That's why coming to a place like Morton is so important when we are able to get away. For Minna, Morton is not just a place to relax. It is a place to rediscover what she already knew but that she might have forgotten among all the work and stresses -- who she really is, what she really cares about. For Morton -- for her -- is a place of spiritual centering. A place that makes meaning for her. A place that has been with her as she has made the many twists and turns that have been the journey of her life and her spirit. . . . The value of this _kind_ of self-care is a big part of what I will be trying to share with my chaplain students this summer -- not just time off, but time that nurtures the soul.

The ocean at Morton:
From Morton and such (publics)

Of course Morton, while a place I am happy to be at, doesn't quite have that meaning for me, having one first discovered it (courtesy of Minna) a couple of years ago. I was reminded of that first visit this time -- when Minna fed chickadees who landed on her hand -- as she invited this one to come land on her hand:

From Morton and such (publics)

It was a good time on a too-short trip. But at least I got to ride a bicycle there (Minna snapped this pic of me in the Morton parking lot on her Dad's bike):

From Morton and such (publics)

The Rabbinical Assembly annual convention was also going on in New York during these days and I got a chance to reconnect with some old rabbinical school colleagues, etc., who were in town for the convention. It was really great to see them and my old dean, Rabbi Brad Artson. This connecting with other rabbis -- people who face similar challenges and joys -- is another important kind of self-care.

For all those who have a long (or even a short!) weekend coming up as Memorial Day approaches, may you find true restoring rest -- rest that makes it possible to do the meaningful work you have out in the world!


PS Here's another pic of Minna at Morton. I really like this one!

From Morton and such (publics)

Posted by Picasa

Wednesday, May 05, 2010

Religious, but not coercive -- a new kind of faith for Israel

They came ready to listen, but with lots of questions: Israelis involved in trying to establish a real profession of chaplains and spiritual caregivers here met Wednesday evening with a delegation of American chaplaincy leaders -- like Teresa Snorton, above, the executive director of the Association for Clincial Pastoral Education -- to pepper them with questions about how to go about setting up professional standards. But the Israelis heard about more than just professional standards. They were also impressed with the open and diverse vision of spirituality the Americans brought. "It's very religious, but not trying to convert," said one Israeli participant. "That's something that's very rare in Israel."

The concerns and questions the Israelis had were not so different than those Americans tend to have about chaplaincy, but I was impressed by a difference in emphasis. One participant asked if "someone who does not believe in God can qualify to do [chaplaincy] training." And while there are many Americans who do not believe in God, this seems to a much more burning question for Israelis than Americans. I shared my answer -- yes, certainly, but the chaplain student would still be able to talk to others about questions of holiness, about what makes ultimate meaning for them.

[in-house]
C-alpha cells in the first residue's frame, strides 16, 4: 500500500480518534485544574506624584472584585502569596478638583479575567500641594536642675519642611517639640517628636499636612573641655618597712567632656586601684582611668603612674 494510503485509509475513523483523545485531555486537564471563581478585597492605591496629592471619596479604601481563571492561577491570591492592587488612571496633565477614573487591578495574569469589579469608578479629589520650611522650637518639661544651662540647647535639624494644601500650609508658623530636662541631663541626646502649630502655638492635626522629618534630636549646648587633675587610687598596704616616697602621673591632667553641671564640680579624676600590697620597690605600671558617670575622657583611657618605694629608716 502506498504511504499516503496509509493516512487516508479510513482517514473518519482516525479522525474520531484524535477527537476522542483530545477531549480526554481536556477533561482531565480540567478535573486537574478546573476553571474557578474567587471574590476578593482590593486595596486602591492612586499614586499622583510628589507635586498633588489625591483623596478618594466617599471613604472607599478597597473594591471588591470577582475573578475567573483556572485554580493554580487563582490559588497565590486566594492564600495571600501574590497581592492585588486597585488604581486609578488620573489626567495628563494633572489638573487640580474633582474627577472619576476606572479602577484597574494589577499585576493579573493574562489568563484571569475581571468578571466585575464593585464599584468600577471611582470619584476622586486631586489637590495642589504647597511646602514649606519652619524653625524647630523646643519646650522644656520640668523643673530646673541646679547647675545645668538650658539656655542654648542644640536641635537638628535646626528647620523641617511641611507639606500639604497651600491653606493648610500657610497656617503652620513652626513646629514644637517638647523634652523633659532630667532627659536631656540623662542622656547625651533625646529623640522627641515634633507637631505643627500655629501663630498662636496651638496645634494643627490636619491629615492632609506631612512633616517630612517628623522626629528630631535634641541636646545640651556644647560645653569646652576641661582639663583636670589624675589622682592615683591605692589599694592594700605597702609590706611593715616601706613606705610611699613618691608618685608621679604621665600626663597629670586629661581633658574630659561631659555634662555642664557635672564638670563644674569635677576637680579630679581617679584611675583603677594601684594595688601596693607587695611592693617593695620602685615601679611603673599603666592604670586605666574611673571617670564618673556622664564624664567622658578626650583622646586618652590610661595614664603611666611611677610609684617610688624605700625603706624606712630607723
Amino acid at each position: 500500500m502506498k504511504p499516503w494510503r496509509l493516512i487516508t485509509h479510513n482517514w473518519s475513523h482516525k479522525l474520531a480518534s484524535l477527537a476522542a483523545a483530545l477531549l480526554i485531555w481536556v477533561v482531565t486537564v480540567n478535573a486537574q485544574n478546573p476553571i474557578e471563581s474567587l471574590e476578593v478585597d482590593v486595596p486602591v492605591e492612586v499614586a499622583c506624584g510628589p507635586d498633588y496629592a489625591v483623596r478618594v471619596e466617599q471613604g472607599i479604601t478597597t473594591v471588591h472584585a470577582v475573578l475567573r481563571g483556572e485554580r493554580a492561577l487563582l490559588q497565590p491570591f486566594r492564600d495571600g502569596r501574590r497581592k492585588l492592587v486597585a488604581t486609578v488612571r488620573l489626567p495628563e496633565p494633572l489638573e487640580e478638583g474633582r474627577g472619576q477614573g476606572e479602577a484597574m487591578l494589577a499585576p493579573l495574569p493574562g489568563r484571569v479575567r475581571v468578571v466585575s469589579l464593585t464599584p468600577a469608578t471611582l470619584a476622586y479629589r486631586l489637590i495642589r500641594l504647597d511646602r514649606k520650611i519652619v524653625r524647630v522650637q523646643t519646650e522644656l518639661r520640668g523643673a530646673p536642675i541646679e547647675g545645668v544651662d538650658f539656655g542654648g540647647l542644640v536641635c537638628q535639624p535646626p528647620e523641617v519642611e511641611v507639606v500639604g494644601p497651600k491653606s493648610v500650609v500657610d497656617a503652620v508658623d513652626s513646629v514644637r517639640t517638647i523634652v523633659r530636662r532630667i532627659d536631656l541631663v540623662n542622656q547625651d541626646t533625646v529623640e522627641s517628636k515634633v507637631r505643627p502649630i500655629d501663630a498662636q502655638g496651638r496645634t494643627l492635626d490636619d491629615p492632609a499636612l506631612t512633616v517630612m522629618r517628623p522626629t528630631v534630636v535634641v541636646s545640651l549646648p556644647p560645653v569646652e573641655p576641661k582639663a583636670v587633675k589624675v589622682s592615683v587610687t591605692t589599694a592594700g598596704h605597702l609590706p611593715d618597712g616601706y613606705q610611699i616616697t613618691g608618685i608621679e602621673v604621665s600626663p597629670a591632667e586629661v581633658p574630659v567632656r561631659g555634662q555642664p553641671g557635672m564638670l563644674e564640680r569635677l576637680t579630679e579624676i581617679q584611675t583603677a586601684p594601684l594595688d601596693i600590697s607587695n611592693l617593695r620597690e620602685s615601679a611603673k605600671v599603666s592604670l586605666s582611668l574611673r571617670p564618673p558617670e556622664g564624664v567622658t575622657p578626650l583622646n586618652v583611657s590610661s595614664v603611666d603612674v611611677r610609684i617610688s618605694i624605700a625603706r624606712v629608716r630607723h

A big concern was about the length of the training. The Israelis did not seem too happy to hear about it taking years to become certified as a chaplain or a chaplain supervisor. Rev. Snorton assured them that some other efforts to apply CPE outside the United States have found reasonable ways to handle this challenge.

The Israelis also had questions about whether there was a place in this kind of training for people into "New Age" kinds of spiritual expression.

Admissions criteria also seemed to be a very big concern for the Israelis. My guess is that this reflects a difference in the Israeli scene than what chaplaincy training has come to be in the States. In the States, the high standards bar doesn't come at the beginning -- it comes at "the end," when a student seeks professional certification. I don't think things will end up that way for the Israeli system.

From Israel Spiritual Care Conference, 2010

But, of course, I don't know how the Israeli standards will end up -- that is, as John DeVelder, here representing the United States' CPSP, said when he spoke yesterday, for the Israelis themselves to figure out, to figure out there own way of making an "indigenous" application of Clinical Pastoral Education that is particular to the Israeli scene. Helping Israelis to find their own way -- rather than telling them what to do -- is a main motivation for putting together the American delegation, an effort organized by the National Association of Jewish Chaplains and its executive director, Cecille Asekoff

My hope is to be, like Snorton, a part of helping with that effort -- standing beside Israelis as they find their way forward to making this important work a part of their healthcare system.
Posted by Picasa

Tuesday, May 04, 2010

The hope – an Israel that’s more free and open (and that’s true to itself)

I started the day, today, at the annual Israel spiritual care conference – only the sixth one – and ended it listening to a group of school kids sing HaTikvah at the dedication of a new building for the Machon Schechter seminary here.

It wasn’t until I heard the words of Israel’s national anthem – HaTikvah means “the Hope” in English – that it came to me what it is that links these two seemingly disparate events: They’re both part of an effort – mostly slow and quiet in this loud and hyperactive little country – to gradually bring the best of the West, the West’s cultivation of a diverse and open society, to Israel in a way that stays true to Israel’s soul.